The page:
Google's primary operating systems are licensed under various open licenses. They're designed for ostensibly new generation hardware. You need to look at them. Fortunately, they're both super-lightweight and easily viewed in desktop hypervisors like VMWare Fusion and Virtual Box. Both require some assembly.
The Google Code Live-Android Page offers two files to concatenate together to then be installed as a 'live CD' image for mounting as a virtual x86 Machine. Create a new VM in your favorite desktop hypervisor and have at it. The full download page lists the full history and the all-important read-me docs. It's an easy march to then get apps to fool around with.
[ See also: Run Google's Chrome OS from a thumb drive ]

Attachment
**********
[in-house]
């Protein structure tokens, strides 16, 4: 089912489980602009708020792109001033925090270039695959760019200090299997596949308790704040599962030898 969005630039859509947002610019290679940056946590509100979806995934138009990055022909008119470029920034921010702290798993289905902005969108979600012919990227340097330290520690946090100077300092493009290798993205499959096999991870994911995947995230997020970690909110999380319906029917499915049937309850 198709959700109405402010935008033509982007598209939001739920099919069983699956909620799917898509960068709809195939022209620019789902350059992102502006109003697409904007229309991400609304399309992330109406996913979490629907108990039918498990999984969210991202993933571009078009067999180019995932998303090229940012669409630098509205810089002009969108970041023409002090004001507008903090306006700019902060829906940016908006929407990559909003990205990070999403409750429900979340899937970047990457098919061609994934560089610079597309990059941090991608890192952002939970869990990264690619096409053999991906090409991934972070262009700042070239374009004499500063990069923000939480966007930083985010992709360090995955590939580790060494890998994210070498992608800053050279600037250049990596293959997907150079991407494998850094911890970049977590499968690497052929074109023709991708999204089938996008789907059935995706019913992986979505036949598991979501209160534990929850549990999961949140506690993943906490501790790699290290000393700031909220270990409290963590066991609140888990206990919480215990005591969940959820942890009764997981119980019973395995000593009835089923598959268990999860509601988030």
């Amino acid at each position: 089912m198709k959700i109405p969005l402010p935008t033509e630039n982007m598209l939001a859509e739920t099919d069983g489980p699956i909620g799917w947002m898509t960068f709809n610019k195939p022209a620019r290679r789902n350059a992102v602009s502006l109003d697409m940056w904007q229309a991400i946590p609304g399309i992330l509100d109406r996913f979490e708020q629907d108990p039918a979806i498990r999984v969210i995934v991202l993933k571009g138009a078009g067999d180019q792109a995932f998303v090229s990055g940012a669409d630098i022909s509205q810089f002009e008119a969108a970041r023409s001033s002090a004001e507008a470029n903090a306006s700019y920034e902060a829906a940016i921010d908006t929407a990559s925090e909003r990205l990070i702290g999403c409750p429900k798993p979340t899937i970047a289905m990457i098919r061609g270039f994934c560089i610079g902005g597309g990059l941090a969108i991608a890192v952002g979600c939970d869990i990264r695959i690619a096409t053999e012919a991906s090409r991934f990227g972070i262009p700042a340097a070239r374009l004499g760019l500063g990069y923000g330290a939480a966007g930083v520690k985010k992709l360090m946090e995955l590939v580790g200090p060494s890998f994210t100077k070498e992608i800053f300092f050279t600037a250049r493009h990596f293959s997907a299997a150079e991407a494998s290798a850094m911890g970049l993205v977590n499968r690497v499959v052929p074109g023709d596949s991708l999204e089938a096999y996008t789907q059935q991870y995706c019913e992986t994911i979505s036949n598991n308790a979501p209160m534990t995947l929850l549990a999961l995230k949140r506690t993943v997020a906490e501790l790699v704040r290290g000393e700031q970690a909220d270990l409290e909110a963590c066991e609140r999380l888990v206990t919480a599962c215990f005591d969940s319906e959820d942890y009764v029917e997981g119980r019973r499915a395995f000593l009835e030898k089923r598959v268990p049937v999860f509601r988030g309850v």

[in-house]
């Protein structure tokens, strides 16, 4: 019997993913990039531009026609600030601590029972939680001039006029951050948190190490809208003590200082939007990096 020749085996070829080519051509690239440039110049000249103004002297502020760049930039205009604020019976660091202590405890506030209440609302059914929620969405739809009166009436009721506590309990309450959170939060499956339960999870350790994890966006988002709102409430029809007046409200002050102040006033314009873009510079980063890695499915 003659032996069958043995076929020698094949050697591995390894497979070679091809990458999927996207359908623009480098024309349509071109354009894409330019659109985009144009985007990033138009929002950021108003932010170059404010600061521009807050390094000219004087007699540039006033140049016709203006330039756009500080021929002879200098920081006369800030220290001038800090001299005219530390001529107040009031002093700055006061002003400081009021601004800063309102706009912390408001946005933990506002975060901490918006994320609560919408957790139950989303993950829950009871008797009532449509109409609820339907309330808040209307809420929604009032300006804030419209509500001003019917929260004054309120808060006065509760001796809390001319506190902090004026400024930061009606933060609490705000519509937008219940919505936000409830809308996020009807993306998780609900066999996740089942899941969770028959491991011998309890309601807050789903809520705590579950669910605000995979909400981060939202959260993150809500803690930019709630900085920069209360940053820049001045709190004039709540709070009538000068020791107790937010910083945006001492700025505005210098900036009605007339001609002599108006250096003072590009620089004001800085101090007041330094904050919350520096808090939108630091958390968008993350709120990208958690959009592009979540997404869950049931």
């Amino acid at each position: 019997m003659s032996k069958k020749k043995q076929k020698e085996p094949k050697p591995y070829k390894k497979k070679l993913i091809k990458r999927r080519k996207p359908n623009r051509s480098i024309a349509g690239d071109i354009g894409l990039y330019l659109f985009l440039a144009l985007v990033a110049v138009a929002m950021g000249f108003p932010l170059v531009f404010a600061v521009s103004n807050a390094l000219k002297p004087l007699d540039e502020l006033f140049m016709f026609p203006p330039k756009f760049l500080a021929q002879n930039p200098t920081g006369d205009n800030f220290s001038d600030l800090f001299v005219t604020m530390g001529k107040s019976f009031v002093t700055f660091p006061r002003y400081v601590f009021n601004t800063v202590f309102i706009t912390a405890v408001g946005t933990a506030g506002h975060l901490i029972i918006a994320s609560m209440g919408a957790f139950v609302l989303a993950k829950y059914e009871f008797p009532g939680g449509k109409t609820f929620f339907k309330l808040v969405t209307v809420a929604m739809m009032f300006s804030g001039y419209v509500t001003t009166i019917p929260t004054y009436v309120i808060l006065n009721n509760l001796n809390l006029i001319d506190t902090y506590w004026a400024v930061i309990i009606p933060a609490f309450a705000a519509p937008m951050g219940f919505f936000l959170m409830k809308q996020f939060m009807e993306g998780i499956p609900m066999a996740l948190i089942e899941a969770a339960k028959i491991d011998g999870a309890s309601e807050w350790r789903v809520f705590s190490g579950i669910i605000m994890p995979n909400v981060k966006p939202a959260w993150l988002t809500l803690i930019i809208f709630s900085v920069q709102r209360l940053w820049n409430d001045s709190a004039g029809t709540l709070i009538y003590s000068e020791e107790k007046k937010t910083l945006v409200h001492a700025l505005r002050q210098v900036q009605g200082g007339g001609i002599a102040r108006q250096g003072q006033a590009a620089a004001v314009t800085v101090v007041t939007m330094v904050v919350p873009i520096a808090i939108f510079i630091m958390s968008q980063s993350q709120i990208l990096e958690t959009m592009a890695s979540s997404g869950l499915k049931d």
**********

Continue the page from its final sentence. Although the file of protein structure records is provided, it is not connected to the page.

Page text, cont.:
Google Chrome OS is more difficult to get into a VM using the Google components. An ostensibly clean (use at your own risk) image can be downloaded and run as a VM, simply. The Chrome OS 'blob' instance can have apps stored within it, but the OS is really more of a browser engine and it's really designed for web application use. That doesn't mean that one can't make their own apps, just that it defeats the real purpose of having a web-based application store. Both operating systems have skirted real issues, like authentication, directory services, single sign on (SSO), and are somewhat embryonic in terms of mass-market use. Chrome OS and Android completely avoid backup/restore issues. Network connectivity is inherent through the virtual machine one uses to host Chrome OS, but Android might need a driver-- it's used to being run a mobile phone. Both operating systems likely coincide with Google's determination to chip away at Microsoft's OEM business-- especially mobile phones where Microsoft is perceived as very weak. But we ought to have some fun with them in any event, as they're in your future. Might as well get a look now, while they're young and still wet behind the ears.